In the Berlin studios Marlene met Josef von Sternberg, her chief mentor who directed her in several films, starting with The Blue Angel. ‘He had found the woman he had been searching for’, says Riva.

Von Sternberg whipped Dietrich through dozens of exhausting takes, and they formed a sado-masochistic bond.

‘As though his overcoat had magic powers’, recalls Riva, her mother ‘fondled it before hanging it up’.

Von Sternberg was openly at the family home. Rudi was, by now, a sort of butler.

In 1953, Dietrich began her career as a nightclub singer. Behind the scenes, however, her health broke down due to smoking

In 1953, Dietrich began her career as a nightclub singer. Behind the scenes, however, her health broke down due to smoking

Such is the candour of this great book, Dietrich’s sexual frustration and nymphomania receive lavish attention. The list of lovers is extensive — Maurice Chevalier, Frank Sinatra, Michael Wilding, numerous Kennedys, Yul Brynner, and the Prince of Wales. ‘I can do it better than Wallis Simpson,’ Marlene boasted.

The knickers JFK had ripped off her she kept as a souvenir. Her ‘most guarded and precious possession’, we learn, was a do-it-yourself abortion kit called the Ice Water And Vinegar Douche. Dietrich was an object lesson in promiscuity, blossoming into outright depravity.

After the success of The Blue Angel, in 1930 Dietrich was invited to Hollywood by Paramount.

Riva magnificently evokes the lost luxury of the first-class travel by Pullman car and ocean liner, the marble lobbies encrusted with golden scallop shells, state rooms of shining chrome and tablecloths of Chantilly lace. Dietrich was unimpressed. ‘She accepted all trappings of wealth as the normal accompaniments to fame.’

Nevertheless, she had her quirky little ways. Marlene was phobic about germs, for example, and scoured lavatories and sinks herself with powerful detergents and antiseptics.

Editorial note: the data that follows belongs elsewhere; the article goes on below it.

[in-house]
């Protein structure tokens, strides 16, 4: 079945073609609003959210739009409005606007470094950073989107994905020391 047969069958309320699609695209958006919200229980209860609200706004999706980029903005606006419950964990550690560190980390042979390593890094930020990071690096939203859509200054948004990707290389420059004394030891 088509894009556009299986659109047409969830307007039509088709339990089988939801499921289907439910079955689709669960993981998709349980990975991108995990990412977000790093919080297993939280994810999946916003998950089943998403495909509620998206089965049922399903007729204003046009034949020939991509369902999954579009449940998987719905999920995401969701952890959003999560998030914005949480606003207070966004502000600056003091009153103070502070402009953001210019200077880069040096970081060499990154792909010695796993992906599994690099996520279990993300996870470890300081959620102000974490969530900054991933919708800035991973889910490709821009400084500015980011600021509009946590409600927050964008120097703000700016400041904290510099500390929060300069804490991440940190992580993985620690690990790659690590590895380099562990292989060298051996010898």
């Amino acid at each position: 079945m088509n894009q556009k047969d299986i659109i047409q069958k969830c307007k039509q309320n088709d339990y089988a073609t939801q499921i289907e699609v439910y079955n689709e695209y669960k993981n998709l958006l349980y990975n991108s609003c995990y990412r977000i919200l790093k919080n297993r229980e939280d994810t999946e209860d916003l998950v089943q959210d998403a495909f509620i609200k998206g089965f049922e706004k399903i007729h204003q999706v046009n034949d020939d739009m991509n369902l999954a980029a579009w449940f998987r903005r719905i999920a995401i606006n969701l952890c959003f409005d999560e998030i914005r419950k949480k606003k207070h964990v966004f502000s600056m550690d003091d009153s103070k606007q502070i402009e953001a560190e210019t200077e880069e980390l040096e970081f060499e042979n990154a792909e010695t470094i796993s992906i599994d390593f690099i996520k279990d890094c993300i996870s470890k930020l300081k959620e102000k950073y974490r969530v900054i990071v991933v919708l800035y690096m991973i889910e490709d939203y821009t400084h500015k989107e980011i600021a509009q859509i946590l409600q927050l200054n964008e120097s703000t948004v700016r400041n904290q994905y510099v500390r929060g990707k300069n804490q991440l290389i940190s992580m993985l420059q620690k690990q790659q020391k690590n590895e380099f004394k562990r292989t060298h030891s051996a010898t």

MARLENE DIETRICH: THE LIFE by Maria Riva (Pegasus Books £27.99)

MARLENE DIETRICH: THE LIFE by Maria Riva (Pegasus Books £27.99)

Though she became an American citizen in 1939, Dietrich’s manner was always that of a Nazi; Ernest Hemingway (another admirer) called her ‘The Kraut’. She was appallingly racist and ‘did not like the colour black, except in clothes’. When in hospital, she refused to be treated by black nurses. She was also anti-Semitic. ‘I gave up my country for them, and now what do I get?’ she said. ‘The stores are closed for Yom Kippur.’

During the war she entertained the U.S. troops — all too literally. She slept with the GIs and caught crabs.

As a mother, she was a predictable nightmare. Marlene didn’t like Maria to have friends, or even to get close to a pet dog. Attention had to be focused on Marlene and her alone — to the extent that Maria, in early adulthood, went through painful phases of alcoholism, zero self-esteem and despair.

In 1953, Dietrich began her career as a nightclub singer. Behind the scenes, however, her health broke down. Smoking gave her advanced arteriosclerosis and she became crippled from a series of falls, exacerbated by increasing alcoholism and a dependence on painkillers.

The public never knew of the treatments she underwent. ‘No human flaw must ever be permitted to mar the perfection of the legend that was Marlene Dietrich.’

Maria exacts her revenge now in spades, as she lifts the lid on her mother’s final decades as a bedridden recluse in Paris, ‘her legs withered, her hair chopped short haphazardly in drunken frenzies, her teeth blackened and cracked’.

You feel she relishes describing Marlene Dietrich as ‘a pathetic creature’. It’s as if ‘the basic nastiness of my mother’ was finally revealed.

The star, who died in 1992, aged 90, had become a squalid being, ‘exuding an odour of booze and decay’.

This is less of a movie memoir than a pungent gothic novel.